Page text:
One good book on the subject is The System by David Broder and Haybes Johnson.

by davej 2005-12-26 04:04PM | 0 recs
Re: My beef..
The System lays out the mistakes of the Clinton health reform effort in an excellent manner.  Having worked on Capitol Hill on health issues during this effort, I can tell you the Clinton Admin was pretty arrogant at the time and not particularly concerned about placating the insurance industry or anyone for that matter which proved a huge strategic blunder.  The purchasing cooperative system was developed to capture cost savings through complete system reform rather than simply expand coverage.  

This ended up making everyone in the Medical Industrial Complex mad because the insurers, the drug companies, the doctors, the hospitals  and small businesses did not like the idea of the government run purchasing coops taking money that could possibly have been their profits.  Plus, the purchasing coops were complicated making an easy mark for those opposed to reform.

If the Administration had simply tried to pass an employer mandate as a way to expand coverage, they probably would have succeeded.  It proved a huge strategic blunder.

Unfortunately, a single payer system was never a realistic possibility.  It had very limited support in both the House and Senate.

by John Mills 2005-12-27 07:50PM | 0 recs
Medicare Drug Fiasco--Another Facet Of Opportunity
Adding to the salience of this issue this year is the total fiasco of Bush's percription drug benefit, which was crafted almost exclusively for the benefit of the prescription drug companies.  It is a fiasco of such monumental proportions that it almost impossible to grasp.  But it will affect so many people, in such a fundamental way that the level of anger will likely reach the boiling point a long way before the 2006 elections.

We need to be thinking now about how to capitalize on this anger and frustration.  It shouldn't be hard to argue that we need to go in the exact opposite direction of Bush and the GOP.

by Paul Rosenberg 2005-12-26 09:37AM | 0 recs
merry Christmas Matt...
figured I'd throw that one in somewhere!
by David Grossman 2005-12-26 11:00AM | 0 recs
Traditional Democratic Values
This is good politically because it goes back to traditional Democratic values that say if you work hard and play by the rules you won't find yourself thrown out of your home due to a medical emergency.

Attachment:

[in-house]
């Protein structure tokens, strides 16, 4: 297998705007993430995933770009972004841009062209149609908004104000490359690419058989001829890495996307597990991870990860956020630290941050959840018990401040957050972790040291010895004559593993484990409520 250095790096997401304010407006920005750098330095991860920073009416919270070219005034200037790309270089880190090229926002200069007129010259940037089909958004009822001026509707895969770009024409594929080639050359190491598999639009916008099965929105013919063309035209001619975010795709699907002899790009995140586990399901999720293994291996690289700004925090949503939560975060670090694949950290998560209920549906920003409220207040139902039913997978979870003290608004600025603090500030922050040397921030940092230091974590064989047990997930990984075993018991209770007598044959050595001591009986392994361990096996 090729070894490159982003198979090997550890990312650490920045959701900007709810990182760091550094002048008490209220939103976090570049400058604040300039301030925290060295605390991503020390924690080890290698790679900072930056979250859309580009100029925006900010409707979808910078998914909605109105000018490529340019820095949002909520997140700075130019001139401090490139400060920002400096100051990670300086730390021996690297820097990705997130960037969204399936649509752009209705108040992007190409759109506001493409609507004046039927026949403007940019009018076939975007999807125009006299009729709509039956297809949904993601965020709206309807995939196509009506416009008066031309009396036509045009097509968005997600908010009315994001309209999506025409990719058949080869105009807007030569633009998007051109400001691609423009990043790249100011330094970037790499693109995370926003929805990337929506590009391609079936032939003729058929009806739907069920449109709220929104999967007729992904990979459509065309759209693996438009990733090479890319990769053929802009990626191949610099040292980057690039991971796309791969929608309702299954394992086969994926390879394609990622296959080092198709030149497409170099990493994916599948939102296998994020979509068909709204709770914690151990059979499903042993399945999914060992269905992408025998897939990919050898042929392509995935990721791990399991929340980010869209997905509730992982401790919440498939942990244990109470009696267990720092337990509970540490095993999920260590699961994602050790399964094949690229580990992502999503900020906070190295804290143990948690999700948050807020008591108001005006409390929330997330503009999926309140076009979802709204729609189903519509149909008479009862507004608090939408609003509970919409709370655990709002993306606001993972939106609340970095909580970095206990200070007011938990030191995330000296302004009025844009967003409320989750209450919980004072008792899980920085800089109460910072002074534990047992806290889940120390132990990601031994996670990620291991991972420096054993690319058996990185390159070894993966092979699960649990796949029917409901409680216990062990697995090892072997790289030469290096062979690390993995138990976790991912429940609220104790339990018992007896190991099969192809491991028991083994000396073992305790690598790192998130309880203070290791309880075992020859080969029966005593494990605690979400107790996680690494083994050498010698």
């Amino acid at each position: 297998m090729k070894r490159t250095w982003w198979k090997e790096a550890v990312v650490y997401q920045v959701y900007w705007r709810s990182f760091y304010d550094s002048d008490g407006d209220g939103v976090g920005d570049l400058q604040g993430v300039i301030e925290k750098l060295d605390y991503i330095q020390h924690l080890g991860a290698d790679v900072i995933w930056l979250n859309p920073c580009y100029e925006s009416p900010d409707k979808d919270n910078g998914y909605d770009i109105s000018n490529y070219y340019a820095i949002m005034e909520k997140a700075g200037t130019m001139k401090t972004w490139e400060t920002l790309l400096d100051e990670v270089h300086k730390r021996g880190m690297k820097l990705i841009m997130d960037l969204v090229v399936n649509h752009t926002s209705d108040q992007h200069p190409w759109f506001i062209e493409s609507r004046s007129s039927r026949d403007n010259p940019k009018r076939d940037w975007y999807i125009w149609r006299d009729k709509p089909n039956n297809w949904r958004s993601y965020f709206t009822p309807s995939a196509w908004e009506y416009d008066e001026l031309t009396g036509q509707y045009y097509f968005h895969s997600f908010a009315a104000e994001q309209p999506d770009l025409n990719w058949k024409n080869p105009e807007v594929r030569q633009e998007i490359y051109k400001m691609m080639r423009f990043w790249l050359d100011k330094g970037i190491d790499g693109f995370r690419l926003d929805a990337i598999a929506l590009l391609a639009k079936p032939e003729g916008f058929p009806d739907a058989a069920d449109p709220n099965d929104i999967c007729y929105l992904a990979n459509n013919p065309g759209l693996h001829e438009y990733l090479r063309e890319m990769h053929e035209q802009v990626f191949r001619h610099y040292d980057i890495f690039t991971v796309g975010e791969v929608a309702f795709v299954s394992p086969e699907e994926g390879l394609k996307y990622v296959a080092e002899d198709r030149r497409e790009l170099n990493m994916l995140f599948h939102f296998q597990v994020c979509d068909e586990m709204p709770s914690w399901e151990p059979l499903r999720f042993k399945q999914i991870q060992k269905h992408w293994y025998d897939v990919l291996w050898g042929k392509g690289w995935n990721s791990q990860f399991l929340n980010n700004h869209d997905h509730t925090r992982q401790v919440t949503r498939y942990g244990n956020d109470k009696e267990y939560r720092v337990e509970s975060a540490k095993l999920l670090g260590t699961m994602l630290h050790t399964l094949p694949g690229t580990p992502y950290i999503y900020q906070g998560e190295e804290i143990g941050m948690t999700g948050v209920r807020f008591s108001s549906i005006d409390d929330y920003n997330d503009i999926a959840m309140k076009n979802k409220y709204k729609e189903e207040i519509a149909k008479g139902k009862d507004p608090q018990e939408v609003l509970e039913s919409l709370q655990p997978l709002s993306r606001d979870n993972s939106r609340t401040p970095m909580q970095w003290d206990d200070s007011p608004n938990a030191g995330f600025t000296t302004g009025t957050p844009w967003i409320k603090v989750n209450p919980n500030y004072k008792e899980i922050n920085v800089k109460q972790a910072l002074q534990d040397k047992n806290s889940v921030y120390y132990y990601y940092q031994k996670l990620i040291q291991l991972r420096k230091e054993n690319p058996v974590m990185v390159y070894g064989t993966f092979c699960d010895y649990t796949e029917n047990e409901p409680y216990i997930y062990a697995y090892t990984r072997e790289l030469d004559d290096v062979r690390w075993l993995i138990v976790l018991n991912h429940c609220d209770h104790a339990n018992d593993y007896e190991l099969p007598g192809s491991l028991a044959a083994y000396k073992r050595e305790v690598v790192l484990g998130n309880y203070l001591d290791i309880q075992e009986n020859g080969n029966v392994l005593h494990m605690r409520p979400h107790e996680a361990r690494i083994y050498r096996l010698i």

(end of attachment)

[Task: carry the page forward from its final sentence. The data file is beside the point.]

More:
Democrats have traditionally looked out for the well being of ordinary Americans. Decent affordable healthcare is basic to to this well being.

The only bad part is that too many Democrats will fear being labeled as "liberal" for supporting such an idea. It's a shame our party will not stand up for its traditional values and give a Russ Feingold "Who cares - it's the right thing to do" type answer to such a charge.

by michael in chicago 2005-12-26 11:56AM | 0 recs
Thanks for the link, Matt
I agree that universal health care is a must and a policy platform that Democrats should pursue in 2006 but most importantly in 2008. I appreciate you mentioning 2 of the main groups that are against universal healthcare. As long as doctors in particular are against universal healthcare, I think it's going to be a hard sell to pass. We're going to need a few moderate Republicans in both the Senate and the House to cross over to our side, if we're ever going to get universal healthcare.

With that said, I don't think that moderate Republicans would ever agree to a single payer system. That's why I support a multi-payer system that is similiar to the Swiss healthcare system. It's a system that relies on private health insurance, but the prices for medical services is highly regulated AND there's a minimum threshold for basic services. Insurance companies cannot deny coverage to anyone for pre-existing conditions. The Swiss government subsidizes the cost of healthcare and local governments own a few hospitals. The Swiss government forces everyone to buy health insurance. It's a mandate like we in the US have to buy auto insurance if we want to own/drive a car. Anyway, I would check out the Swiss system. From the little that I've heard about it, it's one of the better health systems in the world. All Swiss (100% coverage rate)are covered by the system, yet the Swiss have a great health care delivery system. I think it would be easier for Americans to adjust to the Swiss system rather than the Canadian/British system and the lobbying efforts wouldn't be as intense from doctors/insurance companies, if we adopted the Swiss system . . . . .

Just one suggestion . . . .

by ademption 2005-12-26 12:49PM | 0 recs
Our Personal Experience With Medicare
is very favorable.  Practically everything is covered (with a Medigap policy), and very little paperwork is generated.  I have never had to call to question a payment, or anything.  It is very user friendly, you can see practically anyone you want, and it is evidently more cost efficent than HMOs.  A good system for all.